We have seen enough to know that the imperialists use decolonisation as a manoeuvre for the greater exploitation of their former colonies. They do not accept it as a historical necessity to end a shameful and untenable period in human history. In the face of stormy winds of freedom blowing through Africa, the colonialists have only veered their course; they have not changed it. Where once they ruled by force, they now manipulate to maintain their hold (on Africa) by cunning, bribery and subterranean violence. Ironically, they follow in the footsteps of the early Portuguese explorers, who first named the southern tip of our continent the Cape of Storms, and then changed the name to the Cape of Good Hope. The change of name could not change the weather conditions; and did no more for the indigenous inhabitants than to make that comer of Africa a hell on earth for them.
If the imperialists have been forced by circumstances to cede independence to former colonies, we know by now that the intention was to make that independence purely nominal. Wherever independence aims to become a reality, the hostility of the imperialists knows no bounds. This ulterior intention has resulted in dividing Africa into client states and states whose independence hangs by a thread. As colonialism vanishes away from Africa under the blows of Freedom Fighters, neo-colonialism is raising its head as the greatest threat to our freedom and progress.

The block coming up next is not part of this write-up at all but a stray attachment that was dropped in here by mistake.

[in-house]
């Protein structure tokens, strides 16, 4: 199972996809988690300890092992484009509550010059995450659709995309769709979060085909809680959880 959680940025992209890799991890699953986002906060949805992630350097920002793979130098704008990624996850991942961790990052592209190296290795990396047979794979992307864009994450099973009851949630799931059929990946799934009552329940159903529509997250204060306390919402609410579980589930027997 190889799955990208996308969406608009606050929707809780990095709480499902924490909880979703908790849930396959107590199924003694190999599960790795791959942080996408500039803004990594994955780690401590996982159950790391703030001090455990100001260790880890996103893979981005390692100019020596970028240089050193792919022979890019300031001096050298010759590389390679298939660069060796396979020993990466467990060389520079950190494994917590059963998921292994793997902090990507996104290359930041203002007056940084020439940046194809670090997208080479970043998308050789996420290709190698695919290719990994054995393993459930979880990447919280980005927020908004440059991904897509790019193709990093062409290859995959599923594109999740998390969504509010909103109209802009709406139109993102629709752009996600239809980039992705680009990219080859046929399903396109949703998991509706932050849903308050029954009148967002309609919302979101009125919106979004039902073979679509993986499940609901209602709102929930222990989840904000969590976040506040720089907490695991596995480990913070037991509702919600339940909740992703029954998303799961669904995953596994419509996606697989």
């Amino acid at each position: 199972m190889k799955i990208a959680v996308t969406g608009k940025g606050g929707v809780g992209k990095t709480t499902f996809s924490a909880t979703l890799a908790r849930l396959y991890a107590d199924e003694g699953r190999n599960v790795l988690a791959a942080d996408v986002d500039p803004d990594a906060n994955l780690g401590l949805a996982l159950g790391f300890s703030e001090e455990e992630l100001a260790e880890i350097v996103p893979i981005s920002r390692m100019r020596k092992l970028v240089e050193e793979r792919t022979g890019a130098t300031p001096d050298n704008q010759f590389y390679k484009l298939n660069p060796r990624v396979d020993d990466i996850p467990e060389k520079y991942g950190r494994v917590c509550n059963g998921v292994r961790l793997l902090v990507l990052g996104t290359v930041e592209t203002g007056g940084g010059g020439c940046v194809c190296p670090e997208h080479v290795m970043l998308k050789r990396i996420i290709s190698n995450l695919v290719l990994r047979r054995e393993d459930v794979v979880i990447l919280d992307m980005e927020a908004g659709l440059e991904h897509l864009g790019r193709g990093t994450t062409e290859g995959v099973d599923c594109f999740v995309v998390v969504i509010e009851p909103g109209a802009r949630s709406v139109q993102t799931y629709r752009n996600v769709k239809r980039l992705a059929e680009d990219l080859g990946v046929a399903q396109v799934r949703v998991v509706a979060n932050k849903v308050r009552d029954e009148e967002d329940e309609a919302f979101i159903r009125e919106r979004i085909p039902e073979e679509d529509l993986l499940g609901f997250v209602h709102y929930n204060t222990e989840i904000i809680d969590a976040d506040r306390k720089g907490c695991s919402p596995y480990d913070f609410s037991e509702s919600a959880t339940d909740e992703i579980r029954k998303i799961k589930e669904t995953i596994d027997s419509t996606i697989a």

What is neo-colonialism? It is the situation we find in a country where a colonial power grants nominal political independence to a territory, but sees to it that the control of the economic arrangements of the territory are still in the hands of the ex-colonial power; which is thereby able to dominate its economy and, indirectly, the state apparatus. It is empire building without the flag.
And this is how it works:
They see to it that the political power remains in the hands of indigenous reactionaries. They manoeuvre to control the Army, the Police and even the Intelligence Services.
They see to it that the economic institutions of the country are in the hands of their agents, and that economic production is completely controlled by private foreign capital leaving only the less profitable infrastructure in the hands of the indigenous population.